Monday, November 12, 2012

Red Dwarf X: The Beginning

You know the drill by now... this will be spoilerific, so go away if you haven't seen it yet.

And I'll keep it brief, because there's important novelling to be done. I think the most important thing to be said here is that if they never make another episode of Red Dwarf (although all concerned have amply proven they can still do just as good a job as the beeb ever did), at least now it will have ended on a good note.

'The Beginning' was not the non-stop gag fest that 'Trojan' was, although it had more than a few laughs, but it was a superb bit of science fiction in its own way, what with simulant Death Ships looking all 'deathy' and some nice little nods to Star Wars and to earlier Red Dwarf - the first oblique reference to the ending of series eight, and right back to episode one, 'The End'.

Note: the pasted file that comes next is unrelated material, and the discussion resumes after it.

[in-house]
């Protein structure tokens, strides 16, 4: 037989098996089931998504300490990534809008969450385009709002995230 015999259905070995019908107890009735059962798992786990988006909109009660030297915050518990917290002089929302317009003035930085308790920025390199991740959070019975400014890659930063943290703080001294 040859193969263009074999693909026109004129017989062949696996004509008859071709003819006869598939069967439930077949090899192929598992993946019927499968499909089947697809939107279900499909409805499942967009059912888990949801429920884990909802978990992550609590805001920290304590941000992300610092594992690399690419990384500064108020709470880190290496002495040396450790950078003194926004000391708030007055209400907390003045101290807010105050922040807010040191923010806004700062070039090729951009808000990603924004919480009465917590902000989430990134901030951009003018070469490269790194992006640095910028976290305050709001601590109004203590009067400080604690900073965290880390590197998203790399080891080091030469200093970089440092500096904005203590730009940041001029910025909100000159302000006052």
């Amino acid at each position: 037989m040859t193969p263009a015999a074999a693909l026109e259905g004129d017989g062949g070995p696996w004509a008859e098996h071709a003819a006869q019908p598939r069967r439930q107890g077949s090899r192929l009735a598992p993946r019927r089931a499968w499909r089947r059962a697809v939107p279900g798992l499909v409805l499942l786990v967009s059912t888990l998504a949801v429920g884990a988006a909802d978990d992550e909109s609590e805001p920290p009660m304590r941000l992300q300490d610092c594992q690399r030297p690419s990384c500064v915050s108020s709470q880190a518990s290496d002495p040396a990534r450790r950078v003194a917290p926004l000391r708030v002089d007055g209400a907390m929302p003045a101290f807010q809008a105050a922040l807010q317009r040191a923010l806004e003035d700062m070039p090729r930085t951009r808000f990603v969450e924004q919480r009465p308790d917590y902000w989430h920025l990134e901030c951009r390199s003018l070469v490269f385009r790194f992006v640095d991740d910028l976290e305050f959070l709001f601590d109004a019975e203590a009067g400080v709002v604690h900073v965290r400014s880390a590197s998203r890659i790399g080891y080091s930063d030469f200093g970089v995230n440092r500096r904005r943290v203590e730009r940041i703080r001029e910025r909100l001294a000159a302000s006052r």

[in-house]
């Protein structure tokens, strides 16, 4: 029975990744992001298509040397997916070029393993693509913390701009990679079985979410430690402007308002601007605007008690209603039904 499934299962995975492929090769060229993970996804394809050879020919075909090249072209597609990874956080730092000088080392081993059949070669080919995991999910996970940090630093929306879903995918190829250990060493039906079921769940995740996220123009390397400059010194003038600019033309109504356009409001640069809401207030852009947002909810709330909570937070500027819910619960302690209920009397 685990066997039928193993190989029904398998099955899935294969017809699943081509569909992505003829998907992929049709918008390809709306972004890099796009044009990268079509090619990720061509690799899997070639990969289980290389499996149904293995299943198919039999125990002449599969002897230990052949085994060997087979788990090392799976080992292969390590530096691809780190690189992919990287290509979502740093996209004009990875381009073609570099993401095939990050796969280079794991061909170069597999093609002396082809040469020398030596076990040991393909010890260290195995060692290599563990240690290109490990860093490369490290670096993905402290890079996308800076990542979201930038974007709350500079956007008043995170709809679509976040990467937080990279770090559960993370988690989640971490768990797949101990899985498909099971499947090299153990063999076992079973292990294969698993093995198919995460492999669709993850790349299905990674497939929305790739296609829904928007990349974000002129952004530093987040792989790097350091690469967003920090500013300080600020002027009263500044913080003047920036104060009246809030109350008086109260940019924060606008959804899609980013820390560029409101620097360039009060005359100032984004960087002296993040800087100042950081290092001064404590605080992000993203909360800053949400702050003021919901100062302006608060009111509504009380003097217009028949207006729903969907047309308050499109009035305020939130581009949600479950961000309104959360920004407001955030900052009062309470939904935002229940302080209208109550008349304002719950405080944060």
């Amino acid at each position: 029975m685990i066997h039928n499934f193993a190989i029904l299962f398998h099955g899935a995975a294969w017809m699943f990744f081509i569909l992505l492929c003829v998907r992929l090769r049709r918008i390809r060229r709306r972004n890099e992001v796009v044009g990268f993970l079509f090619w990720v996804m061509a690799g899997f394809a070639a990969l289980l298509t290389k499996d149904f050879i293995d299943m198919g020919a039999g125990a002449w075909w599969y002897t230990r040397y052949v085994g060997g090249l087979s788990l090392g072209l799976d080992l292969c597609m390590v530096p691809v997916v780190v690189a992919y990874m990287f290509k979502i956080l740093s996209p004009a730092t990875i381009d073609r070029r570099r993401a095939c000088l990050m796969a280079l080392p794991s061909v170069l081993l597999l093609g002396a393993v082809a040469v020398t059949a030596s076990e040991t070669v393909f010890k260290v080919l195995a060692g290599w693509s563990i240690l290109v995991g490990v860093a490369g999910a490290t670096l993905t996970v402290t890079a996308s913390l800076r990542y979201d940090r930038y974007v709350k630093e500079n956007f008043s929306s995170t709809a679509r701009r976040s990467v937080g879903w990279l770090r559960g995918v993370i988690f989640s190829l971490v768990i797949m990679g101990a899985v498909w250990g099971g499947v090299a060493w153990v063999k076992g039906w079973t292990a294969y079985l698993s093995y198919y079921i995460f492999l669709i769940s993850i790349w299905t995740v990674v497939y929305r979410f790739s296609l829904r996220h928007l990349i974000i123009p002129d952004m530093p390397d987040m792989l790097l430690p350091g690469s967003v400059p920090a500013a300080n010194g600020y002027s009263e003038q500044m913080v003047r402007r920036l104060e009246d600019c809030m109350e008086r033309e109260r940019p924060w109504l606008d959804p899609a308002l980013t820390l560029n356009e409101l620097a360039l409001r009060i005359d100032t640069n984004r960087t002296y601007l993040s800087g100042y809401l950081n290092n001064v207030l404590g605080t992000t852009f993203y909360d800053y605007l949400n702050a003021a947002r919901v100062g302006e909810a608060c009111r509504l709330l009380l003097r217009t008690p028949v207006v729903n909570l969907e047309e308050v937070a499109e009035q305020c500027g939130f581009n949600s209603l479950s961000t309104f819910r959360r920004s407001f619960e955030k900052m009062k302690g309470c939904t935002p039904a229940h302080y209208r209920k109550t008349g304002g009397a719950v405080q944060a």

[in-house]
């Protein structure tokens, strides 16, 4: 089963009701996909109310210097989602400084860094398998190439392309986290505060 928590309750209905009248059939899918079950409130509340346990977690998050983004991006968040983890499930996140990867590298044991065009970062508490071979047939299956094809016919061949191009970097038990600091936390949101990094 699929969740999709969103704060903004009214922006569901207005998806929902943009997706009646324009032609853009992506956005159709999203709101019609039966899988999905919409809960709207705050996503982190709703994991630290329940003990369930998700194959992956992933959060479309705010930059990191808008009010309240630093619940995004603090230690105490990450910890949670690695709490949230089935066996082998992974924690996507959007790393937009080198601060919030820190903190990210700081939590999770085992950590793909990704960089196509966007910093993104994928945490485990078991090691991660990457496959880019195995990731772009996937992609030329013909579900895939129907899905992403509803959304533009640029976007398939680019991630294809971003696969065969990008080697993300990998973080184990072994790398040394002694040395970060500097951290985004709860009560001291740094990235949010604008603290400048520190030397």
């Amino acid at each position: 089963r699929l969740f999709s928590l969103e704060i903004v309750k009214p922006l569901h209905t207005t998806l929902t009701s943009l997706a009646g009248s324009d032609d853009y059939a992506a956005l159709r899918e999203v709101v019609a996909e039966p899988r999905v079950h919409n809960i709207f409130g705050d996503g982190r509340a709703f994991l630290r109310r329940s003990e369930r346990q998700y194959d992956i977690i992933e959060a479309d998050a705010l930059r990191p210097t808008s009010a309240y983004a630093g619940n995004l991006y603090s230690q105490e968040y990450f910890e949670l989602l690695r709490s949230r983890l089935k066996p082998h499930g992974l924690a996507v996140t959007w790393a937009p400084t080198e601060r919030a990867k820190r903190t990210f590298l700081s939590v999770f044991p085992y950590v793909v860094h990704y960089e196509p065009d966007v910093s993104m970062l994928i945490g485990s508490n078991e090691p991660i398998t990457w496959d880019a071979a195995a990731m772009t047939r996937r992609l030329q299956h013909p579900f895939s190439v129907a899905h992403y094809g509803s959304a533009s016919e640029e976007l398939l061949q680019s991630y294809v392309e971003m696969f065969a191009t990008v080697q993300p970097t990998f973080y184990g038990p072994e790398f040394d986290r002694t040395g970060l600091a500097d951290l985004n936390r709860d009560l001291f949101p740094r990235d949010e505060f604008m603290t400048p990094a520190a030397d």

Anyway, while all this Death Ship malarky is going on, Rimmer finally decides to play a holographic message from his father, who (massive spoiler) turns out not to be.

And that's when everything changes. Rimmer stops feeling like he has failed his father, stops trying to impress his father by being someone he obviously wasn't meant to be. He realises his father was somebody else, somebody who had entirely different expectations of him and would have been proud of who Arnold Rimmer actually was.

Isn't that what we all need sometimes, to realise who our Father really is, and to think about what He wants and expects from us, how He feels about us even when those around us seem to think we are worthless? Once we know who our Father is, we can begin to get a sense of who we are - and once we start trying to be that person, instead of whoever we think other people want us to be, that's when we can make a difference to the world around us.

And so, armed with a new found sense of self-worth, Arnold Rimmer finally sucks it up, grows a pair and acts like the senior officer on board, managing to save the day in what I at least thought was quite a fun sci-fi way.

And since fun sci-fi is what Red Dwarf has always been about, there could hardly be a better way to end the series. A very satisfying climax to what has, overall, been a return to form for Red Dwarf.

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